Because after Sunday who knows when we’ll all see one another again. So share those gratitudes and feelings
that day. Don’t wait.
I grew from meeting all of you. Hearing your stories. And seeing what I wonderful group of people all of you are.
Helping in whatever way I could to improve your technique, tell you to slow down, give you a minute to just chill and center yourself, sharing my silly rambling writing, hoping that somehow just one of you might find a little phrase that could get you to go just another mile longer.
Thank you so much for coming out being a part of this program and making it the special, and I mean really special journey it has been.
You’ve gotten fast and strong. More than you know. So go out and have the race of your life. You deserve it.
I love you all,
Coach Steve and Coach Gary Speak at the Long Beach Marathon Health and Fitness Expo Today and Saturday
Race Visualization Workshop Participants from
the Disneyland Half Marathon Expo
The Long Beach Marathon Health and Fitness Expo is a FREE event today and tomorrow open to the general public. Check out all sorts of stuff for runners, cyclists and people interested in fitness. It is at Long Beach Convention Center., Hall C October 10-11, 2008 Friday: 12 Noon to 7pm and Saturday: 9am – 6pm. Steve and Gary’s workshops and times are listed below:
“Unleashing Your Mental Running Strength Through Visualization and Hypnosis” by Steve Mackel, CHt, Head Coach Beach Runners Marathon Training Program – Friday at 4
Using visualization, and other mental training techniques, Steve Mackel, Certified Hypnotherapist and Head Coach of Beach Runners Marathon Training Program, gives race day tips then takes participants through a guided visualization of their upcoming race, increasing self-confidence and overall race day strength.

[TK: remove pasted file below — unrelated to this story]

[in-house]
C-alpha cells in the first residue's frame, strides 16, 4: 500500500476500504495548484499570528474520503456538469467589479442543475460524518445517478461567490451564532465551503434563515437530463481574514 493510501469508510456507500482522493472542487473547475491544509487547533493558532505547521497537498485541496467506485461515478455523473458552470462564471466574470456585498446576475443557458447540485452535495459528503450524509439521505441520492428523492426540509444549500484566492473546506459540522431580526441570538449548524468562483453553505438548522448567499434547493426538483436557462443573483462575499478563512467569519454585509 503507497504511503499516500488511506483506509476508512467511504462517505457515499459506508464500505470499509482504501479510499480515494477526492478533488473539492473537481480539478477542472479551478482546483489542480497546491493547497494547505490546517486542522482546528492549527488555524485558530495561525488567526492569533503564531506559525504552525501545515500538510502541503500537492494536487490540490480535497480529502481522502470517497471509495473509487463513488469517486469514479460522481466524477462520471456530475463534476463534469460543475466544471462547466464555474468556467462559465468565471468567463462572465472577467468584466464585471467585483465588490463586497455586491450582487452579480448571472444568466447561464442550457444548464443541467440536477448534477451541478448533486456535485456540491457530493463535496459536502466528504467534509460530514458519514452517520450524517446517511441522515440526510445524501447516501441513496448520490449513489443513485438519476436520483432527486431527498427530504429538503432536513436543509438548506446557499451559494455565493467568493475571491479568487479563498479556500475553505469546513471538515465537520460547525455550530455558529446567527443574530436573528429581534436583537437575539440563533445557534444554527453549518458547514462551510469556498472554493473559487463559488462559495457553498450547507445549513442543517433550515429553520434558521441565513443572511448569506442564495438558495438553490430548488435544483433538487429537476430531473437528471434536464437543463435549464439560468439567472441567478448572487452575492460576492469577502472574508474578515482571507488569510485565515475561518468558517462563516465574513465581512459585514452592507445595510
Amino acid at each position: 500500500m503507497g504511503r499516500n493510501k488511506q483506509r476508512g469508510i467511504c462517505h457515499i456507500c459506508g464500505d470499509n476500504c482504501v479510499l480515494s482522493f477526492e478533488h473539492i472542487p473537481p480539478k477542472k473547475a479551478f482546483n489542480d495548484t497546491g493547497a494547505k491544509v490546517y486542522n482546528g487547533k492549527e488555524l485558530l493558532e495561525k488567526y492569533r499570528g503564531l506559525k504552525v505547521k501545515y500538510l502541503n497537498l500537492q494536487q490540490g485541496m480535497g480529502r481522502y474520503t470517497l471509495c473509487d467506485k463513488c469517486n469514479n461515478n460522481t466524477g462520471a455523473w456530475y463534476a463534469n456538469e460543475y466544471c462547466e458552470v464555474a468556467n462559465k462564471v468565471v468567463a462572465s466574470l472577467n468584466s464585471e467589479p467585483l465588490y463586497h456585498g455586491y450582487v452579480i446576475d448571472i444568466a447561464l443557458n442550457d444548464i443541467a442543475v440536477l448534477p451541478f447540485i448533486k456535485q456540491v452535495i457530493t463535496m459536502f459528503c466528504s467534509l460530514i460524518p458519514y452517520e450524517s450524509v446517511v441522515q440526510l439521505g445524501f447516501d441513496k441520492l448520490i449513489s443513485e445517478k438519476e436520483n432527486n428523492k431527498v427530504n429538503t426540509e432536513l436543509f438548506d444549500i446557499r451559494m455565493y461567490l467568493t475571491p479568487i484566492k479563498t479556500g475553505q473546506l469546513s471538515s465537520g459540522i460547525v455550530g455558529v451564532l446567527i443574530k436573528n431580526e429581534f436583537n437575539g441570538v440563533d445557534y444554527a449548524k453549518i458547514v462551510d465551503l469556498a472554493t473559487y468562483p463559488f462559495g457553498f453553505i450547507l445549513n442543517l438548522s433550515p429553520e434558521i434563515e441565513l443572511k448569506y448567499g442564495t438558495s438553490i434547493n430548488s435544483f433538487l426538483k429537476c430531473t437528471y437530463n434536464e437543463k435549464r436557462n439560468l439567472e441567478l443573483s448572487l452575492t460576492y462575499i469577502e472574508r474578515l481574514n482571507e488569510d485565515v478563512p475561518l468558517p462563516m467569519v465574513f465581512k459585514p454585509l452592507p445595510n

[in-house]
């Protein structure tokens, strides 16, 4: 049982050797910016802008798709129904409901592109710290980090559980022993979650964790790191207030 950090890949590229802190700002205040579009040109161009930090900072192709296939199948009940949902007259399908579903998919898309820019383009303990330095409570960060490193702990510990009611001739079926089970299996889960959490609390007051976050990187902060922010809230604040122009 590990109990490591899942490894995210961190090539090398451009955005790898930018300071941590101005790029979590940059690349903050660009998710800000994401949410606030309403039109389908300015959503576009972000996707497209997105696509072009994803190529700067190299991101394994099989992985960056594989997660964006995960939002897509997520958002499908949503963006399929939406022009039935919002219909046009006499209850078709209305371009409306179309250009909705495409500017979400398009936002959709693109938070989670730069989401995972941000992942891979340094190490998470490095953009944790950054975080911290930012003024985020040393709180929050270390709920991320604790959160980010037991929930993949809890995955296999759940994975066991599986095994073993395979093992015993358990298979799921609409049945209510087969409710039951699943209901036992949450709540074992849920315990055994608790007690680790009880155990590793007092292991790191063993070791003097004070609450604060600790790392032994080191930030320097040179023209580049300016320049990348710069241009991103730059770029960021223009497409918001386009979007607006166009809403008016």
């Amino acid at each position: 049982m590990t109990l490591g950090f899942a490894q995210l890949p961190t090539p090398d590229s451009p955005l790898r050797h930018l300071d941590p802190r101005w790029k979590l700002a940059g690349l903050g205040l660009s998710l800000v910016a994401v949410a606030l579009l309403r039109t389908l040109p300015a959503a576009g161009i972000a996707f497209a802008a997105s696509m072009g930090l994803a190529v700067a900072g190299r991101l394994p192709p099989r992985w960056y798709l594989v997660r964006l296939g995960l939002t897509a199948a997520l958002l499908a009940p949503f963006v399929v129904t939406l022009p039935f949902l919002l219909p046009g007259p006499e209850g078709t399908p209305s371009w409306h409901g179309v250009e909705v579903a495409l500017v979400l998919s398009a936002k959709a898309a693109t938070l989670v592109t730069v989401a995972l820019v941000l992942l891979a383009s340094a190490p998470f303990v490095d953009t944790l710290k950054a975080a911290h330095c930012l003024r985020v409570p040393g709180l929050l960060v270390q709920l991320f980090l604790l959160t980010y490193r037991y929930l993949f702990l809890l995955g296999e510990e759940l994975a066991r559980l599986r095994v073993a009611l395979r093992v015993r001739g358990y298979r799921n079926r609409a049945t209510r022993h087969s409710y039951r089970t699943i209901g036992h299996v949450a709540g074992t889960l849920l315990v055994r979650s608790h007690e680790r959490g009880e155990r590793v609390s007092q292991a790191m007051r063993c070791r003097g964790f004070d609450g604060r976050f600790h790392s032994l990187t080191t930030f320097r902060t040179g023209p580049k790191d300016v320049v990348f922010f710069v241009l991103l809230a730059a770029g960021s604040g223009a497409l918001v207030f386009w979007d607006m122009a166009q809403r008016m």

“ChiRunning® Run effortlessly and injury-free” by Certified ChiRunning Instructor Certified ChiRunning Instructor Gary Smith – Friday at 5 PM and Saturday at 1 PM
Gary will teach the basic principles and benefits of ChiRunning®
“Yoga and Running Combining Their Strength”by Steve Mackel, Head Coach Beach Runners Marathon Training Program – Saturday at 5 PM
Creating a yoga practice can produce profound effects in your running, Coach Gary Smith discusses how to develop a yoga practice can increase speed, strength and running efficiency.
Race Focused, Steve Mackel – Certified Hypnotherapist
Yes back by popular demand…
The feedback from last weeks show was so overwhelming…I had to do it again…
In this show I focus on teaching you how to use your mind to finish your marathon or half marathon.
This is a really good talk for beginning marathoners to listen to as so much of your performance is mental.
So of the topics that I cover are…
– How prepare mentally for your long run
– How to think positive while running
– Ways to improve your breathing even when tired
– Tricks that you can use to keep your body going even when you are tired
Oh, yeah, there’s a little dancing also…
Are you training for a marathon? Do you find marathon training difficult?
After your long runs on the weekends do you feel your body breaking down? Are you getting injured?
Or do you feel lethargic and tired the next week?
In this video I show you four basic marathon training recovery strategies I’ve used for years to train for marathons.
It is simple to run a marathon using this marathon plan. At least in my opinion. Watch the video to learn how to avoid running injuries and get better marathon training nutrition.
Visit www.marathontraining.tv for more marathon coaching advice.
Part 2 is about the last 6 miles, the finish line, the awards, runner reviews, the after party and a special guest.
I hope to run with you too. Say hello, tell me you saw this I’ll try to get you in my next movie.
Watch Focused, Steve Mackel – Catalina Marathon Videographer